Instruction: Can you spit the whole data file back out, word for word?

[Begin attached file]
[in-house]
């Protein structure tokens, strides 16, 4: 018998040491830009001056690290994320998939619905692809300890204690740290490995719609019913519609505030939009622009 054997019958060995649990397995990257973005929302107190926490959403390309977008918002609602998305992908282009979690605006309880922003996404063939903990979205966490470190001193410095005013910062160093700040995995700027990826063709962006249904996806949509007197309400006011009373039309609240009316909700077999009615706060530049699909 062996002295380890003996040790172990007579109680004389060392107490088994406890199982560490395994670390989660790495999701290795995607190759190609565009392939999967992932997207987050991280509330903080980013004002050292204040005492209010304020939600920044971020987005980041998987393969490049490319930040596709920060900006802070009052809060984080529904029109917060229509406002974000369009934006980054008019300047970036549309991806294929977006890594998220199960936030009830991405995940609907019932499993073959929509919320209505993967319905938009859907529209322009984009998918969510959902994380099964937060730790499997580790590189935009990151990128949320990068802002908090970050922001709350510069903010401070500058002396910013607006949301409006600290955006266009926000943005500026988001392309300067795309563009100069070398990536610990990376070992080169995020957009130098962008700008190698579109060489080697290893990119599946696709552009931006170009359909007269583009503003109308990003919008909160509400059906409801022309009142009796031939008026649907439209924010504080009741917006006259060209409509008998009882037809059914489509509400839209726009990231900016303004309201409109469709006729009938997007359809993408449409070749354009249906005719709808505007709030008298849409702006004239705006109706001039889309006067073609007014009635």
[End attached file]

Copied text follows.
[in-house]
């Protein structure tokens, strides 16, 4: 018998040491830009001056690290994320998939619905692809300890204690740290490995719609019913519609505030939009622009 054997019958060995649990397995990257973005929302107190926490959403390309977008918002609602998305992908282009979690605006309880922003996404063939903990979205966490470190001193410095005013910062160093700040995995700027990826063709962006249904996806949509007197309400006011009373039309609240009316909700077999009615706060530049699909 062996002295380890003996040790172990007579109680004389060392107490088994406890199982560490395994670390989660790495999701290795995607190759190609565009392939999967992932997207987050991280509330903080980013004002050292204040005492209010304020939600920044971020987005980041998987393969490049490319930040596709920060900006802070009052809060984080529904029109917060229509406002974000369009934006980054008019300047970036549309991806294929977006890594998220199960936030009830991405995940609907019932499993073959929509919320209505993967319905938009859907529209322009984009998918969510959902994380099964937060730790499997580790590189935009990151990128949320990068802002908090970050922001709350510069903010401070500058002396910013607006949301409006600290955006266009926000943005500026988001392309300067795309563009100069070398990536610990990376070992080169995020957009130098962008700008190698579109060489080697290893990119599946696709552009931006170009359909007269583009503003109308990003919008909160509400059906409801022309009142009796031939008026649907439209924010504080009741917006006259060209409509008998009882037809059914489509509400839209726009990231900016303004309201409109469709006729009938997007359809993408449409070749354009249906005719709808505007709030008298849409702006004239705006109706001039889309006067073609007014009635």